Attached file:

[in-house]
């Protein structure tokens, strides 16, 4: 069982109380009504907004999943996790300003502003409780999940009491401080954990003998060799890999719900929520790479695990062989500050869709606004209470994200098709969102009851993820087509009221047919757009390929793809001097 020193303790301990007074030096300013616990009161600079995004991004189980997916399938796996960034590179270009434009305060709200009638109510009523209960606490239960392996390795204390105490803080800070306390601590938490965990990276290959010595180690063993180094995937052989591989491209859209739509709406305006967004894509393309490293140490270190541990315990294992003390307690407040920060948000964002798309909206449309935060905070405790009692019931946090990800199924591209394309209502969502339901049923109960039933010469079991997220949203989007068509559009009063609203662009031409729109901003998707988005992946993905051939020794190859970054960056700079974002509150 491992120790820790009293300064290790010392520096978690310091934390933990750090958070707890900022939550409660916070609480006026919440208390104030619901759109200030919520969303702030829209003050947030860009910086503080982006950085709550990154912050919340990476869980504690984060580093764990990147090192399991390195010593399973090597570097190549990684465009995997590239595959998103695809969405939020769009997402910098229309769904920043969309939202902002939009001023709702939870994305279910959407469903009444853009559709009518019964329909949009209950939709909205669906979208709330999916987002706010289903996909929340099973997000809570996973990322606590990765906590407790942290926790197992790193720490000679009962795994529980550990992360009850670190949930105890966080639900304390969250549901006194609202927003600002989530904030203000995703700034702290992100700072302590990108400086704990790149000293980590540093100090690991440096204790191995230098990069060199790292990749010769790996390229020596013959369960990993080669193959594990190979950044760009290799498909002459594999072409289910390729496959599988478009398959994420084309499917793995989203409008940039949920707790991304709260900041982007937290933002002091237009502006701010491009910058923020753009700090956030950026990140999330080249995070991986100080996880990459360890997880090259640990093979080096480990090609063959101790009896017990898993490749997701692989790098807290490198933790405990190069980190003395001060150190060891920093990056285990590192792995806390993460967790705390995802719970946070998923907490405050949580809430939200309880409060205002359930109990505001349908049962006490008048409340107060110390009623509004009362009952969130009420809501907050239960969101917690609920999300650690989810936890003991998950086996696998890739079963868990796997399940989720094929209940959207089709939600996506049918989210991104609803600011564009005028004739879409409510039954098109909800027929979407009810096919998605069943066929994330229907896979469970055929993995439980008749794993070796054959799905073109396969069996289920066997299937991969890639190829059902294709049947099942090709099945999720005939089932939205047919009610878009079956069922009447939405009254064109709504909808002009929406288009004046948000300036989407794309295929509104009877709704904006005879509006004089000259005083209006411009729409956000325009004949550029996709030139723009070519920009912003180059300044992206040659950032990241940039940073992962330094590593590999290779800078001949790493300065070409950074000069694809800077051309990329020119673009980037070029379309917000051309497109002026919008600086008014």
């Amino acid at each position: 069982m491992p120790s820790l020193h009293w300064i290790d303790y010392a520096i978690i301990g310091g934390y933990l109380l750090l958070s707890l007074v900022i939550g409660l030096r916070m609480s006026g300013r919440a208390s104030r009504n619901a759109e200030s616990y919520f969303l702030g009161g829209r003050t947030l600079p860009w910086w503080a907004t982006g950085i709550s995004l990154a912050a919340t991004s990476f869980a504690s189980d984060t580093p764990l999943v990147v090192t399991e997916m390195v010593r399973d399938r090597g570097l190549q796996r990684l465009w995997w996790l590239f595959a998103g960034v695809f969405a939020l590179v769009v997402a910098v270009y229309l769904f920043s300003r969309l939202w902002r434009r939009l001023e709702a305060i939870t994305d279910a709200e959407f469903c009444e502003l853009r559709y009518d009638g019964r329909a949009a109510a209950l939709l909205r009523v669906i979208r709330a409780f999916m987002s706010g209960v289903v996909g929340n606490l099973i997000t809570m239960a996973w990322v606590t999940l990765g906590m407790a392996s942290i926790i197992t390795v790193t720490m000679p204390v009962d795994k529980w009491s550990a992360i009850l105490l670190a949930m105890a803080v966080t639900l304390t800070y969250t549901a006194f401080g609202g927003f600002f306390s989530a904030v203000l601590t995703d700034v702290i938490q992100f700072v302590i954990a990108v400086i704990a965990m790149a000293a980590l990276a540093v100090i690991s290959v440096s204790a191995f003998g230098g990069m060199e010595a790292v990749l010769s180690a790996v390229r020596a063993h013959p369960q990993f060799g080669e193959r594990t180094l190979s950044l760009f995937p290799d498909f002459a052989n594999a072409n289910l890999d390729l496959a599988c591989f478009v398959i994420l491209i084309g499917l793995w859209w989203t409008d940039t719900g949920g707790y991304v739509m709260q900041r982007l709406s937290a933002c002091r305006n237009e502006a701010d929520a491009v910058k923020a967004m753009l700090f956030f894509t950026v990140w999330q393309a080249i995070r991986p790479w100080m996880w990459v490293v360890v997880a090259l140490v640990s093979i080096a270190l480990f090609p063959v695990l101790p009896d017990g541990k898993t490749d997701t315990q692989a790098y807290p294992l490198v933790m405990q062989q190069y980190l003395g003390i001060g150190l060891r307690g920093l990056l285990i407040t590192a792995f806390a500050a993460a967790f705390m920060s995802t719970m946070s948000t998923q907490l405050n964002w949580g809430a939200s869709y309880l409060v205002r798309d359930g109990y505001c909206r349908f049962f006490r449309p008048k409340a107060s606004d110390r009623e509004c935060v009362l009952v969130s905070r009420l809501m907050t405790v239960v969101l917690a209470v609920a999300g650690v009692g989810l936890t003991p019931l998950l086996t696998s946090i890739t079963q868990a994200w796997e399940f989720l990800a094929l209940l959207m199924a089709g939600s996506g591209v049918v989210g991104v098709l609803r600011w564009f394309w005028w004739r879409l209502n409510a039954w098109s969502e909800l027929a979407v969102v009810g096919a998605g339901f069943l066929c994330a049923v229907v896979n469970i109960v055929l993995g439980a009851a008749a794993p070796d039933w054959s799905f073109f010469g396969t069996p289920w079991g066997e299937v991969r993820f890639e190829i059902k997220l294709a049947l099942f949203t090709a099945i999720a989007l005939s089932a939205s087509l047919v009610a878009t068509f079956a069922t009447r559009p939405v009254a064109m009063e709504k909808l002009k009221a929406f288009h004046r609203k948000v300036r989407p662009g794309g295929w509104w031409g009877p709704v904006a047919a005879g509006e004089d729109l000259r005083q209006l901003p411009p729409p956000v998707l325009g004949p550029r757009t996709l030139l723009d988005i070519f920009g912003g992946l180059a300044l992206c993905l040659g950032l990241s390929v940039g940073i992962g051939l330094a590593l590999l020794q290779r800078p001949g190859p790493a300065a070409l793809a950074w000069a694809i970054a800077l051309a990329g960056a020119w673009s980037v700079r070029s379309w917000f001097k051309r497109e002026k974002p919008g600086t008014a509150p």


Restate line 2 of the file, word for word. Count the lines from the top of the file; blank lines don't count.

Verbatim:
């Protein structure tokens, strides 16, 4: 069982109380009504907004999943996790300003502003409780999940009491401080954990003998060799890999719900929520790479695990062989500050869709606004209470994200098709969102009851993820087509009221047919757009390929793809001097 020193303790301990007074030096300013616990009161600079995004991004189980997916399938796996960034590179270009434009305060709200009638109510009523209960606490239960392996390795204390105490803080800070306390601590938490965990990276290959010595180690063993180094995937052989591989491209859209739509709406305006967004894509393309490293140490270190541990315990294992003390307690407040920060948000964002798309909206449309935060905070405790009692019931946090990800199924591209394309209502969502339901049923109960039933010469079991997220949203989007068509559009009063609203662009031409729109901003998707988005992946993905051939020794190859970054960056700079974002509150 491992120790820790009293300064290790010392520096978690310091934390933990750090958070707890900022939550409660916070609480006026919440208390104030619901759109200030919520969303702030829209003050947030860009910086503080982006950085709550990154912050919340990476869980504690984060580093764990990147090192399991390195010593399973090597570097190549990684465009995997590239595959998103695809969405939020769009997402910098229309769904920043969309939202902002939009001023709702939870994305279910959407469903009444853009559709009518019964329909949009209950939709909205669906979208709330999916987002706010289903996909929340099973997000809570996973990322606590990765906590407790942290926790197992790193720490000679009962795994529980550990992360009850670190949930105890966080639900304390969250549901006194609202927003600002989530904030203000995703700034702290992100700072302590990108400086704990790149000293980590540093100090690991440096204790191995230098990069060199790292990749010769790996390229020596013959369960990993080669193959594990190979950044760009290799498909002459594999072409289910390729496959599988478009398959994420084309499917793995989203409008940039949920707790991304709260900041982007937290933002002091237009502006701010491009910058923020753009700090956030950026990140999330080249995070991986100080996880990459360890997880090259640990093979080096480990090609063959101790009896017990898993490749997701692989790098807290490198933790405990190069980190003395001060150190060891920093990056285990590192792995806390993460967790705390995802719970946070998923907490405050949580809430939200309880409060205002359930109990505001349908049962006490008048409340107060110390009623509004009362009952969130009420809501907050239960969101917690609920999300650690989810936890003991998950086996696998890739079963868990796997399940989720094929209940959207089709939600996506049918989210991104609803600011564009005028004739879409409510039954098109909800027929979407009810096919998605069943066929994330229907896979469970055929993995439980008749794993070796054959799905073109396969069996289920066997299937991969890639190829059902294709049947099942090709099945999720005939089932939205047919009610878009079956069922009447939405009254064109709504909808002009929406288009004046948000300036989407794309295929509104009877709704904006005879509006004089000259005083209006411009729409956000325009004949550029996709030139723009070519920009912003180059300044992206040659950032990241940039940073992962330094590593590999290779800078001949790493300065070409950074000069694809800077051309990329020119673009980037070029379309917000051309497109002026919008600086008014």